Uber’s valuation is approaching the level of General Motors and Ford combined, but still has a long way to go to catch Amazon CEO Jeff Bezos’ net worth.
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This story originally appeared on Business Insider
Uber priced its initial public offering at $45 a share on Thursday evening, giving it a valuation of $75.5 billion.
At that valuation, Uber is worth almost as much as Ford and General Motors combined. It will also have a valuation just above Goldman Sachs and be significantly larger than the electric-car maker Tesla.
It is almost five times as valuable as rival ride-hailing company Lyft. Uber, however, will have to rise significantly to eclipse the personal net worth of Amazon founder Jeff Bezos, which sits at $112 billion.
While Uber is huge, its valuation has dropped sharply from the $120 billion figure that was floated in October. Lyft’s rocky start has hung over Uber’s long-awaited New York Stock Exchange debut.
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Lyft went public on March 29, and over the following six weeks have slid 23%. According to its filing prospectus, Lyft commands 39% of the US ride-hailing market while Uber holds 59%. Both companies record significant losses, with Uber losing $370 million on sales of $11.3 billion in 2018.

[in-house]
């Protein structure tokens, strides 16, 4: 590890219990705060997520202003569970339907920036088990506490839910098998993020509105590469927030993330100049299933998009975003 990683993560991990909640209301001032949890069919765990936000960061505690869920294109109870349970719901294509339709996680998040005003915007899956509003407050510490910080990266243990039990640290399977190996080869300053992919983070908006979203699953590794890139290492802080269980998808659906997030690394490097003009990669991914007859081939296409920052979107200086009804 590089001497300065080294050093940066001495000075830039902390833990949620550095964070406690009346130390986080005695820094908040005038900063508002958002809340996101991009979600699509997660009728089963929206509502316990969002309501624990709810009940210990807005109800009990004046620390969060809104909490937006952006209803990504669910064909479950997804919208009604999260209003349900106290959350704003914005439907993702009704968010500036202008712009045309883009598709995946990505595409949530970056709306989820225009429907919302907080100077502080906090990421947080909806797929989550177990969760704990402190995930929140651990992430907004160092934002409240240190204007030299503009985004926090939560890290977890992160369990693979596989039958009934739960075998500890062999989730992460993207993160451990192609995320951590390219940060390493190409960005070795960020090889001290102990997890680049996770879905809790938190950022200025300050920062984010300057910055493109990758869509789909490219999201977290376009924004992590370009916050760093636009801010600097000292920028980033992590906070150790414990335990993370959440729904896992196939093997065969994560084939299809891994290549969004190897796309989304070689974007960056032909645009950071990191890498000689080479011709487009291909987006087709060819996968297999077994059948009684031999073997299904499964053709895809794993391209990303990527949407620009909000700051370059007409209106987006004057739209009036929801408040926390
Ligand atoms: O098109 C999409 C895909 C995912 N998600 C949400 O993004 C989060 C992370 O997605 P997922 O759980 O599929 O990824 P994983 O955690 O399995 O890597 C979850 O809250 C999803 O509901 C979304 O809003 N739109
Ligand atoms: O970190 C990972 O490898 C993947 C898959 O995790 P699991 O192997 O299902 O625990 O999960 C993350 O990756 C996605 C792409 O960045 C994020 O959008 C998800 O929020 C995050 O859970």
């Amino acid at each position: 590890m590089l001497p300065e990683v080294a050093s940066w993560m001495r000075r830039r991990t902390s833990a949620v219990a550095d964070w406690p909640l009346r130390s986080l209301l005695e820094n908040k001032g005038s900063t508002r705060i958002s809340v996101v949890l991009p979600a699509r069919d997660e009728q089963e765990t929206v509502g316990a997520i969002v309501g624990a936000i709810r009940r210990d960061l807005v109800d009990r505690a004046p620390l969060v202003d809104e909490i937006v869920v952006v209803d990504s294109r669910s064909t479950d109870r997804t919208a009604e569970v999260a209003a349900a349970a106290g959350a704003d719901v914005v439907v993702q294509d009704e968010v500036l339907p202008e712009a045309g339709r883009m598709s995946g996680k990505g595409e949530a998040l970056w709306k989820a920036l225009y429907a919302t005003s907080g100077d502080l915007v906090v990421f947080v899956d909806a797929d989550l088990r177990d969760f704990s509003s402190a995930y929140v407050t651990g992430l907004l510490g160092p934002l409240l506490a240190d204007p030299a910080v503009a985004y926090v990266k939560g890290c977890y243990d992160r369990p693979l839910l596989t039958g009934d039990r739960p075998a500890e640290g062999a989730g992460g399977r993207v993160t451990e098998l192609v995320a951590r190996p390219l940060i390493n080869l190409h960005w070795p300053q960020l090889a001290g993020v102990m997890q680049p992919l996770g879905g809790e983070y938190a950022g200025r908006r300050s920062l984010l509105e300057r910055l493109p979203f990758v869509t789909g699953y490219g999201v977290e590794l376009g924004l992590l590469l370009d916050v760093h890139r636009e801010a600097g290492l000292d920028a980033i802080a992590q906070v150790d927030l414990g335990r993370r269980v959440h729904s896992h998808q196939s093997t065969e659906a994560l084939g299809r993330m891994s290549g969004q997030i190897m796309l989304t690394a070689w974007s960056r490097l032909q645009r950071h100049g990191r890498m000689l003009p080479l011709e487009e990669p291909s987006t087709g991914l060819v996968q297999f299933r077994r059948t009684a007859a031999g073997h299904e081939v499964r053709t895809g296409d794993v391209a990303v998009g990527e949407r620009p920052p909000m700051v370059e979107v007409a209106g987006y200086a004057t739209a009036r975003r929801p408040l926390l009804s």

Demand for the Uber shares was robust, with all 180 million on offer accounted for within days of the beginning of its IPO road show, according to a report from Bloomberg, citing people familiar with the matter. The company raised $8.1 billion in through its IPO process.
Despite the lowered valuation, early Uber investors will record significant gains on their investments. Co-founder Garrett Camp will have a stake worth over $4.5 billion.
Former CEO and co-founder Travis Kalanick’s stake is worth nearly $6.5 billion after he sold $1.4 billion worth of shares when he departed the company in January 2018 amid a series of scandals.
Prominent investor Softbank will also realize a significant gain, having purchased a 16% stake back in early 2018. At Friday’s valuation, SoftBank’s holdings will be worth over $12 billion, up from its original investment of $8.4 billion.